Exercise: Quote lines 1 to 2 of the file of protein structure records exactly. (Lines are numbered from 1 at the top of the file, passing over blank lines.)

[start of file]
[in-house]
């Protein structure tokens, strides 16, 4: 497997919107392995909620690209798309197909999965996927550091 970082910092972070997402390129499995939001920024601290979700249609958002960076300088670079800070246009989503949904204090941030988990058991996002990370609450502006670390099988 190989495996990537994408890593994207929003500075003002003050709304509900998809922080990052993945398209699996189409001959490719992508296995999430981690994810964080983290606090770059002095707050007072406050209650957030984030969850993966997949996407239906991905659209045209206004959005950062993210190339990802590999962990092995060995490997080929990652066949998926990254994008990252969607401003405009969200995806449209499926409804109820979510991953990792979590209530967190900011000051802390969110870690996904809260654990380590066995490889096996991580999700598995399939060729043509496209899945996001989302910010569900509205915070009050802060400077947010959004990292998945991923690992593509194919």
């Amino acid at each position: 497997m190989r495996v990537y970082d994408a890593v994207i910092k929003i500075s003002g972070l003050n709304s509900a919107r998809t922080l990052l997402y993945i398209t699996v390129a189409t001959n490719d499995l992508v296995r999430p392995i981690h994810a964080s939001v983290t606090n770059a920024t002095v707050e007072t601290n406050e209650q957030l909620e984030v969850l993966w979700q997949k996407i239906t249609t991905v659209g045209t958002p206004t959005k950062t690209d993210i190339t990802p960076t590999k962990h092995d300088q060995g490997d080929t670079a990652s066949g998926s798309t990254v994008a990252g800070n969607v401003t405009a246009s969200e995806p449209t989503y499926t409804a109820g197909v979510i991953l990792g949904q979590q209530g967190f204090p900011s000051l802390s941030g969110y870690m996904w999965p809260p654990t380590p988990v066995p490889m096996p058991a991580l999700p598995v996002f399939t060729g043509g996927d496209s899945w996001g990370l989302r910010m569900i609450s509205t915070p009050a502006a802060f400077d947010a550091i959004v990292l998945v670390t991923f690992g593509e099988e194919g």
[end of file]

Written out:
[in-house]
């Protein structure tokens, strides 16, 4: 497997919107392995909620690209798309197909999965996927550091 970082910092972070997402390129499995939001920024601290979700249609958002960076300088670079800070246009989503949904204090941030988990058991996002990370609450502006670390099988 190989495996990537994408890593994207929003500075003002003050709304509900998809922080990052993945398209699996189409001959490719992508296995999430981690994810964080983290606090770059002095707050007072406050209650957030984030969850993966997949996407239906991905659209045209206004959005950062993210190339990802590999962990092995060995490997080929990652066949998926990254994008990252969607401003405009969200995806449209499926409804109820979510991953990792979590209530967190900011000051802390969110870690996904809260654990380590066995490889096996991580999700598995399939060729043509496209899945996001989302910010569900509205915070009050802060400077947010959004990292998945991923690992593509194919």